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  • Fabrication: Imprint Lithography
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    • • Electronic properties are independent of helicity and the number of layers
    • • Applications: Nanoelectronic devices, composites
    • • Techniques: Arc discharge, laser ablation
    • • Also: B2O3 + C (CNT) + N2  2 BN (nanotubes) + 3 CO
  • TubeFET (McEuen et al ., Berkeley)
  • Carbon Nanotube FET
    • CNT can be used as the conducting channel of a MOSFET.
    • These new devices are very similar to the CMOS FETs.
    • All CNFETs are pFETs by nature.
    • nFETs can be made through
        • Annealing
        • Doping
    • Very low current and power consumption
    • Although tubes are 3nm thick CNFETs are still the size of the contacts, about 20nm.
    Courtesy: IBM
  • CNT Fabrication
    • Controlling the conductivity of the tubes (Constructive Destruction)
        • All tubes laid on the contact
        • Metallic tubes are destroyed
    • Controlling diameter of the tube
        • Start with MWNTs.
        • Destroy the outer layers one by one to reduce diameter.
    • Placing exactly at the required location. Yet to be demonstrated convincingly to exploit complete advantage using Lithography.
    • Using DNA for self assembly
        • Demonstrated by Techion-Israel very recently (Nov’2003).
    Courtesy: IBM Courtesy: IBM
  • Summary and Challenges
    • CNTs are flexible tubes that can be made conducting or semiconducting.
    • Nano-scale, strong and flexible.
    • Challenges:
        • Multilevel interconnects not available
        • Chip density still limited to the density of contacts.
        • Tube density not entirely exploited
        • Fabrication is still a stochastic process
        • Alternatives to gold contacts need to be found.
    • Open Problems and Initiatives:
        • Fabrication using DNA for self assembly (Technion-Israel; Science, Nov 2003)
        • Memory array of nanotubes using junctions as bit storages (Lieber at Harvard)
        • Using nanotube arrays to make computing elements (DeHon at Caltech)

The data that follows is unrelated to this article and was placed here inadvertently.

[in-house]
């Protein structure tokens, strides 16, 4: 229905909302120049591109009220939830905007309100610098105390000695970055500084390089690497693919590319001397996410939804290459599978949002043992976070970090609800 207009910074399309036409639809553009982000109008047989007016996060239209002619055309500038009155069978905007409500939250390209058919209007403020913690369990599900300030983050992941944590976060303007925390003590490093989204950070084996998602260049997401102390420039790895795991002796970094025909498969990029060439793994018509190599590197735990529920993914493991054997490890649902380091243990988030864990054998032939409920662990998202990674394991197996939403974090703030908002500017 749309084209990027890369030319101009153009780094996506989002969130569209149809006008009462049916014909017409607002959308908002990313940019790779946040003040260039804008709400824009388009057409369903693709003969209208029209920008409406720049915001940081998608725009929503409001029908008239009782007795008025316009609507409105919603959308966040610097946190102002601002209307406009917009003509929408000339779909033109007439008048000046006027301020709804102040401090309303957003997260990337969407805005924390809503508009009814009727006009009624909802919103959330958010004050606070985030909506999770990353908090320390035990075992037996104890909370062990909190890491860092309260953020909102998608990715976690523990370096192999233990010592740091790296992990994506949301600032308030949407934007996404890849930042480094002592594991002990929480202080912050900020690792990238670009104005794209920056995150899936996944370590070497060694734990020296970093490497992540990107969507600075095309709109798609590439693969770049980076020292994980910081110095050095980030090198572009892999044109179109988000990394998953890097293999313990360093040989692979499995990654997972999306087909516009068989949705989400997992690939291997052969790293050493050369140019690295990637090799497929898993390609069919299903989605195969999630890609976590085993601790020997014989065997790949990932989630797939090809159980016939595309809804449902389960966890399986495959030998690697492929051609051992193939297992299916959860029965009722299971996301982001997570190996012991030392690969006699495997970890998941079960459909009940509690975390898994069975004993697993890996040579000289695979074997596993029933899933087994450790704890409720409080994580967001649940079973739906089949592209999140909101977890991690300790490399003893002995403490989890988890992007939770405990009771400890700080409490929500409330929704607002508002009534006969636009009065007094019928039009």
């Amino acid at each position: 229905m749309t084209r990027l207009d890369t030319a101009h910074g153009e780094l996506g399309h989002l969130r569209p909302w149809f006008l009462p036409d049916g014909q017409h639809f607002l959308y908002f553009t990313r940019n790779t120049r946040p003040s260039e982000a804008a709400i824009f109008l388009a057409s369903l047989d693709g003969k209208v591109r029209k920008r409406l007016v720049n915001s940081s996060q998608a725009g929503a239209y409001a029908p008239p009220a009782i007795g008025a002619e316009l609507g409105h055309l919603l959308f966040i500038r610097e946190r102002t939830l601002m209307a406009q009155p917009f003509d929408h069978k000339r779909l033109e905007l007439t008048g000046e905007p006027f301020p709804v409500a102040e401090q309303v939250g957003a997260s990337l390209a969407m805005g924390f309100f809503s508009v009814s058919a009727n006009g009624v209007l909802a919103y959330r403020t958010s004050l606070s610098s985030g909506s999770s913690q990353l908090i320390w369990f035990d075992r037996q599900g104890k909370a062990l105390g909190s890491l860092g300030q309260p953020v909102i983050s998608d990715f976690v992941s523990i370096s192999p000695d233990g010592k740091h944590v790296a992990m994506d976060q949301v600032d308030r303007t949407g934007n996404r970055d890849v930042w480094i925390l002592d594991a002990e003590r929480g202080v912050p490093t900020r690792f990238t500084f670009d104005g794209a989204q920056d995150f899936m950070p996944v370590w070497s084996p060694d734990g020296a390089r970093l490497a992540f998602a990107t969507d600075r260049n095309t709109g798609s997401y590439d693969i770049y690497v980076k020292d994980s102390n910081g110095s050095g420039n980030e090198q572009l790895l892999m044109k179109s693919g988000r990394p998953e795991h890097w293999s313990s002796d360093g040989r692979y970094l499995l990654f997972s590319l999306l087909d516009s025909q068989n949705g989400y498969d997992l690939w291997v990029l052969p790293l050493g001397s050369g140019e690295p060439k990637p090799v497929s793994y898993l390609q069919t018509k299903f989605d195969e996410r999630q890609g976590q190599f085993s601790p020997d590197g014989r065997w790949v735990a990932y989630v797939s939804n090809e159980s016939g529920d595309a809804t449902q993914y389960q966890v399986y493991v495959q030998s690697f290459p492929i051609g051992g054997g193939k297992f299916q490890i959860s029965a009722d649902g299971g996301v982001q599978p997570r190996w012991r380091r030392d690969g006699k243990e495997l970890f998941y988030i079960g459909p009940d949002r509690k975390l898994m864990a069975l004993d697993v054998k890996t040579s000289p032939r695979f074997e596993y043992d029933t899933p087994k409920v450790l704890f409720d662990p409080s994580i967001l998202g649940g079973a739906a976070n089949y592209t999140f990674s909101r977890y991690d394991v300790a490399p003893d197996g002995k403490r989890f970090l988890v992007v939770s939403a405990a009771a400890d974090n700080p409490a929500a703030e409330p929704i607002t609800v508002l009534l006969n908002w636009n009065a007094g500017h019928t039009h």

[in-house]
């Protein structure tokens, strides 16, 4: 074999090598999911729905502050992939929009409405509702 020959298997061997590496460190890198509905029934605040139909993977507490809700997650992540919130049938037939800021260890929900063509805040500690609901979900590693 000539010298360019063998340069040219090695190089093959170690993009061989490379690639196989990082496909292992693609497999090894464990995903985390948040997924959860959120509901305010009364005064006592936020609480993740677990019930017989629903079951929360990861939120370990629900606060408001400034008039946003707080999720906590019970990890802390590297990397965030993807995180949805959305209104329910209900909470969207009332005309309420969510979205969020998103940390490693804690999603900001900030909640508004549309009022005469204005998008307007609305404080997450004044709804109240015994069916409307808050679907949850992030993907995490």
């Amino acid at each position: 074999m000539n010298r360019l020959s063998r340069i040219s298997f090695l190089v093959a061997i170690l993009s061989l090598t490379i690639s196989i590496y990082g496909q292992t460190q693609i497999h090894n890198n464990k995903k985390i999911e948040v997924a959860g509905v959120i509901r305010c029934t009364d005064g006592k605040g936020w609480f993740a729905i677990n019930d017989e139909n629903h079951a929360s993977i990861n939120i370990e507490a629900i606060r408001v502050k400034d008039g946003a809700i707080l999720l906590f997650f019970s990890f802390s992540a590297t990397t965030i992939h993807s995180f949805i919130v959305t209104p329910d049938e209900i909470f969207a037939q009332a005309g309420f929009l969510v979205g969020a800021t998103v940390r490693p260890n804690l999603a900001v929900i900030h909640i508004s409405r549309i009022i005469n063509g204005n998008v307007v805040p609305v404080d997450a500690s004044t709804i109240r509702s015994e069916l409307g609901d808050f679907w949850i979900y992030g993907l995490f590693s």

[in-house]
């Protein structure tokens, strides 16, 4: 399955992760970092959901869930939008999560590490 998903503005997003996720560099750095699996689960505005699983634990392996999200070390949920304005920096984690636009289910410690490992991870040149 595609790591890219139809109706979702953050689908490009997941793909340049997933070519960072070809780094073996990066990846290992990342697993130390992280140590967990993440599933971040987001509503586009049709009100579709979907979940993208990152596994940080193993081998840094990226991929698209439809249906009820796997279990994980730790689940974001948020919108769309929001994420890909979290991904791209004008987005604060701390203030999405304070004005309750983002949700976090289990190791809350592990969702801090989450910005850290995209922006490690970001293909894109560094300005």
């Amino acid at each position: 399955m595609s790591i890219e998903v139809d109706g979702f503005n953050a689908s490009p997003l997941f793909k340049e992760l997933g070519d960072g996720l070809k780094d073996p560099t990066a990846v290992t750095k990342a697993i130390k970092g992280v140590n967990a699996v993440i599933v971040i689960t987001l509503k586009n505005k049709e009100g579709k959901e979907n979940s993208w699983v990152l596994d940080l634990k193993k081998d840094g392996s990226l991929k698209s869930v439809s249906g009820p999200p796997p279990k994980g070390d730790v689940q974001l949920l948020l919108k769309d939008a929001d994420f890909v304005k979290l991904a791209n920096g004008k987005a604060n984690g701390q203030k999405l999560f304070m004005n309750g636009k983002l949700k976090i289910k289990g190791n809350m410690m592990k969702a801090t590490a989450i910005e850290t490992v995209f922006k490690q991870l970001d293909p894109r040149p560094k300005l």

• Fabricate FPGAs using CNFETs and STM (Avouris at IBM)
  • Solid State Quantum Devices
    • Quantum effects used to build devices.
    • Electrons confined on an island
        • Island can be created by using different band-gap devices in succession
        • Island has certain allowed energy levels
        • If allowed energy levels are filled then the device is in conduction
    • Types of devices
        • Resonant Tunneling Diode (RTD)
        • Single Electron Transistor (SET)
        • Quantum Dot (QD)
    • Blocking conduction due to unavailable energy levels is called coulomb blockade
    Energy Occupied Energy Levels Occupied Energy Levels Allowed Energy Levels Source Island Drain Barrier Distance Barrier
  • Principle of Conduction
    • Conduction can occur by
        • Increasing source to drain voltage
        • Applying Gate Bias
    Allowed Energy Levels Source Island Drain Energy Occupied Conduction Band Allowed Energy Levels Source Island Drain Energy Occupied Conduction Band Gate bias Occupied Conduction Band Conduction Conduction
  • Single Electron Transistors (SET)
    • Conductance changes in spurts as energy levels are discrete
    • To go from conducting to non-conducting stage, it requires voltage sufficient for one electron to cross
        • This is achieved by applying gate bias enough for just one electron charge -- hence the name SET
        • Bias required for conduction is coulomb gap voltage
    • Same device can act as pFET or nFET based on the barrier strength
    • Applications:
        • Extra sensitive charge meters
        • CMOS style conducting devices
    Drain Source Gate C g Island
  • Quantum Dots and Arrays
    • 3-dimensional island tunneling barrier
    • State determined by presence of electron and not by conduction.
    • Quantum cell array (QCA) is a lattice of these cells with 2 electrons confined.
    • Occupied electrons are furthest from each other due to repulsive forces.
    Courtesy: vortex.tn.tudelft.nl / grkouwen/kouwen.html Inter-dot Barriers Outer Barriers Dot occupied by Electron Dot unoccupied
  • Quantum Cellular Automata
    • 2 states – “1” and “0”.
    • Electrostatic interaction of nearby cells makes the bits flip.
    • Input to the cell is by manipulating the Inter-dot barriers.
    • Logic gates can be constructed.
    “ 1” “ 0” 1 1 QCA Wire 1 0 QCA Inverter Stable Unstable
  • Summary and Challenges
    • Summary
        • Electrons confined on an island.
        • Allowed energy levels are discrete and allow the device to fluctuate between conducting and non-conducting states.
        • SET – 2 dimensional device with gate bias control.
        • QD – device with electron presence as state.
        • QCA – Arrays of QDs used for computing.
    • Challenges
        • Background charge may offset states (noise sensitivity)
        • Sensitivity of tunneling current to barrier width (lithographic accuracy)
        • Sensitivity to barrier widths
        • Cryogenic operation
    • Open Problems
        • Lithographic methods with guaranteed accuracy
        • Self assembly of systems
        • Background charge elimination
        • Synthesis and verification techniques needed
        • Testing of these devices as stuck-at models may be inadequate.